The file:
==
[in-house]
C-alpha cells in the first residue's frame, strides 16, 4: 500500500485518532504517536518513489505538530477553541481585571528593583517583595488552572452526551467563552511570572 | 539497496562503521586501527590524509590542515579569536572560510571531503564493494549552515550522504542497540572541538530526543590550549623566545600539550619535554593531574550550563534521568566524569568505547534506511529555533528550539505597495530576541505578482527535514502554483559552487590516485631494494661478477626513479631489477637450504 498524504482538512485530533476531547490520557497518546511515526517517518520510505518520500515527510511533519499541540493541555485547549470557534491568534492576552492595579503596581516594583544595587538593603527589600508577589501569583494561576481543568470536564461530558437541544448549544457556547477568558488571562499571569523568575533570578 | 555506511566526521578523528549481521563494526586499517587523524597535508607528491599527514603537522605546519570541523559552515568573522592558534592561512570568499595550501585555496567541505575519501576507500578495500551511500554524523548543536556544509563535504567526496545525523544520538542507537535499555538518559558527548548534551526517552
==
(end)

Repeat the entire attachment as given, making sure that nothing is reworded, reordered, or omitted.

[in-house]
C-alpha cells in the first residue's frame, strides 16, 4: 500500500485518532504517536518513489505538530477553541481585571528593583517583595488552572452526551467563552511570572 | 539497496562503521586501527590524509590542515579569536572560510571531503564493494549552515550522504542497540572541538530526543590550549623566545600539550619535554593531574550550563534521568566524569568505547534506511529555533528550539505597495530576541505578482527535514502554483559552487590516485631494494661478477626513479631489477637450504 498524504482538512485530533476531547490520557497518546511515526517517518520510505518520500515527510511533519499541540493541555485547549470557534491568534492576552492595579503596581516594583544595587538593603527589600508577589501569583494561576481543568470536564461530558437541544448549544457556547477568558488571562499571569523568575533570578 | 555506511566526521578523528549481521563494526586499517587523524597535508607528491599527514603537522605546519570541523559552515568573522592558534592561512570568499595550501585555496567541505575519501576507500578495500551511500554524523548543536556544509563535504567526496545525523544520538542507537535499555538518559558527548548534551526517552